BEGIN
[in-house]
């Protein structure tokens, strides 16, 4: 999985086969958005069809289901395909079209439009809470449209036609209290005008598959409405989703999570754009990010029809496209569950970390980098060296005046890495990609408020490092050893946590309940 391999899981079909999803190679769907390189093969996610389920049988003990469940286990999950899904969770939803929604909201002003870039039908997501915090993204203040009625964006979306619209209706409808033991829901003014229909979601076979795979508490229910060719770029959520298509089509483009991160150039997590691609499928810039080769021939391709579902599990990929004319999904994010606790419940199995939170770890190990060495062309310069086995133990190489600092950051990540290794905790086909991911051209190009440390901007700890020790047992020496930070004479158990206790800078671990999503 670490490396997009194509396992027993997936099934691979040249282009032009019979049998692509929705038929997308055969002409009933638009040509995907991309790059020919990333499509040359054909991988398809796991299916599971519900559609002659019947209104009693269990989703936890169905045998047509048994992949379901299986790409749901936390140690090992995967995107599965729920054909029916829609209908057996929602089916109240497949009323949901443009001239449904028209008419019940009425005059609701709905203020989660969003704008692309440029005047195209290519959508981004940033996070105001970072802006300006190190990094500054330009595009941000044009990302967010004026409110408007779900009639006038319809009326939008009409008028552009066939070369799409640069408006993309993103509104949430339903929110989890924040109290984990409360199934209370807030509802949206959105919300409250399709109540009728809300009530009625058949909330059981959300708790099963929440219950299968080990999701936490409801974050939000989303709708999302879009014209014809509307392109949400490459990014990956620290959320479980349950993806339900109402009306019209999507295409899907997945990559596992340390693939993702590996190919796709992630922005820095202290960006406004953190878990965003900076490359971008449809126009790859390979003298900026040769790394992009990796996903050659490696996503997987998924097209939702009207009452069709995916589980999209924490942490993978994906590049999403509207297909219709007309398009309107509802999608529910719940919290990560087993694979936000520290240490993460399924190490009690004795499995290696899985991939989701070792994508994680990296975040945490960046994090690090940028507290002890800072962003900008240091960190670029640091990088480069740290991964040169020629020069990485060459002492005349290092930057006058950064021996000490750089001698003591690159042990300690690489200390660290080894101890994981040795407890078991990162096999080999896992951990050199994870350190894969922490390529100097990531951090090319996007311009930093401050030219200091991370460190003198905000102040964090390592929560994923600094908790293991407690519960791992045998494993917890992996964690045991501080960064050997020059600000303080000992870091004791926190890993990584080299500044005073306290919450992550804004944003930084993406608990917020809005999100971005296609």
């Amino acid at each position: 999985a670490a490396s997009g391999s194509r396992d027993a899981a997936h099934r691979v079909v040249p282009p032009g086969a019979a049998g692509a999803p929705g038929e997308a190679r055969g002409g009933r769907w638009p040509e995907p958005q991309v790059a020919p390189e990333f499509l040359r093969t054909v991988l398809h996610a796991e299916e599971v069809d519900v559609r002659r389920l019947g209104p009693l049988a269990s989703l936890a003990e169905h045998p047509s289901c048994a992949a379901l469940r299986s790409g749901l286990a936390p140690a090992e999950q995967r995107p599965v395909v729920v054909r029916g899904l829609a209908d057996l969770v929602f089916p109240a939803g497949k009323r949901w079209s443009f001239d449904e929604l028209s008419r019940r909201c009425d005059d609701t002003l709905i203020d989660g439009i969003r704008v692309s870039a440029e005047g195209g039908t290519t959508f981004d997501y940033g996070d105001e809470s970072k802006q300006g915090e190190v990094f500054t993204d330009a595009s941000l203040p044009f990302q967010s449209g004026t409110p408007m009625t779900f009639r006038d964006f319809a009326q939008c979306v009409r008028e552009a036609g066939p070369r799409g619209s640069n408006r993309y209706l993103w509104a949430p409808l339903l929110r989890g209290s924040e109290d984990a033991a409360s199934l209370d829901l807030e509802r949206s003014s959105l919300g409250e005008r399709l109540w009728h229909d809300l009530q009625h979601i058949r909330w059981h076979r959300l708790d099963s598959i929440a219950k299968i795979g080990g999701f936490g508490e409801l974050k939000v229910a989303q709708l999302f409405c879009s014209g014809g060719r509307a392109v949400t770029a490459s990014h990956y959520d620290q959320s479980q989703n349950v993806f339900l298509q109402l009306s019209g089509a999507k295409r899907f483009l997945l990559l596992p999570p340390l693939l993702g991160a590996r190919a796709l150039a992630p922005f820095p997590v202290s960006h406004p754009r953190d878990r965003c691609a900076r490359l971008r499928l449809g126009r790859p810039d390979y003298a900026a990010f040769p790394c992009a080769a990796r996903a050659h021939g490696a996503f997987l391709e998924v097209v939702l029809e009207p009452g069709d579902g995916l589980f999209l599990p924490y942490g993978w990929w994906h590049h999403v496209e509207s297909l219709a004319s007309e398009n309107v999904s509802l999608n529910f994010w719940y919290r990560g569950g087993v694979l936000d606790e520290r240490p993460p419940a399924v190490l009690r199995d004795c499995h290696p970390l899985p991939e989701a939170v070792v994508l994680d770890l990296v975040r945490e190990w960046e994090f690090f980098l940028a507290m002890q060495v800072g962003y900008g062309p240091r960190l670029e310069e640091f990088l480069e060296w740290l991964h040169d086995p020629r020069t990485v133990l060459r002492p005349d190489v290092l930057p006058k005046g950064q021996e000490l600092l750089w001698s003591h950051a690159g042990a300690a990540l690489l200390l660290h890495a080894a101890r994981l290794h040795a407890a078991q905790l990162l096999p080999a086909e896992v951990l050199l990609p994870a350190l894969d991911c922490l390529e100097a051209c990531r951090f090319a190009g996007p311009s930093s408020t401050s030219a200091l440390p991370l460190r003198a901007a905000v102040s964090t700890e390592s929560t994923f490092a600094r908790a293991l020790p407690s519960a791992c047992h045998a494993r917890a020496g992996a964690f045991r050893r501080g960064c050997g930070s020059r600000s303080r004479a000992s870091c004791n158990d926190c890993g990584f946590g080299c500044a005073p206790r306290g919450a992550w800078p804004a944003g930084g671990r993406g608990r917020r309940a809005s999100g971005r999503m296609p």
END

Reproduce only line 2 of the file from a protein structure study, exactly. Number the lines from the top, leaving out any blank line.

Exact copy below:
């Protein structure tokens, strides 16, 4: 999985086969958005069809289901395909079209439009809470449209036609209290005008598959409405989703999570754009990010029809496209569950970390980098060296005046890495990609408020490092050893946590309940 391999899981079909999803190679769907390189093969996610389920049988003990469940286990999950899904969770939803929604909201002003870039039908997501915090993204203040009625964006979306619209209706409808033991829901003014229909979601076979795979508490229910060719770029959520298509089509483009991160150039997590691609499928810039080769021939391709579902599990990929004319999904994010606790419940199995939170770890190990060495062309310069086995133990190489600092950051990540290794905790086909991911051209190009440390901007700890020790047992020496930070004479158990206790800078671990999503 670490490396997009194509396992027993997936099934691979040249282009032009019979049998692509929705038929997308055969002409009933638009040509995907991309790059020919990333499509040359054909991988398809796991299916599971519900559609002659019947209104009693269990989703936890169905045998047509048994992949379901299986790409749901936390140690090992995967995107599965729920054909029916829609209908057996929602089916109240497949009323949901443009001239449904028209008419019940009425005059609701709905203020989660969003704008692309440029005047195209290519959508981004940033996070105001970072802006300006190190990094500054330009595009941000044009990302967010004026409110408007779900009639006038319809009326939008009409008028552009066939070369799409640069408006993309993103509104949430339903929110989890924040109290984990409360199934209370807030509802949206959105919300409250399709109540009728809300009530009625058949909330059981959300708790099963929440219950299968080990999701936490409801974050939000989303709708999302879009014209014809509307392109949400490459990014990956620290959320479980349950993806339900109402009306019209999507295409899907997945990559596992340390693939993702590996190919796709992630922005820095202290960006406004953190878990965003900076490359971008449809126009790859390979003298900026040769790394992009990796996903050659490696996503997987998924097209939702009207009452069709995916589980999209924490942490993978994906590049999403509207297909219709007309398009309107509802999608529910719940919290990560087993694979936000520290240490993460399924190490009690004795499995290696899985991939989701070792994508994680990296975040945490960046994090690090940028507290002890800072962003900008240091960190670029640091990088480069740290991964040169020629020069990485060459002492005349290092930057006058950064021996000490750089001698003591690159042990300690690489200390660290080894101890994981040795407890078991990162096999080999896992951990050199994870350190894969922490390529100097990531951090090319996007311009930093401050030219200091991370460190003198905000102040964090390592929560994923600094908790293991407690519960791992045998494993917890992996964690045991501080960064050997020059600000303080000992870091004791926190890993990584080299500044005073306290919450992550804004944003930084993406608990917020809005999100971005296609």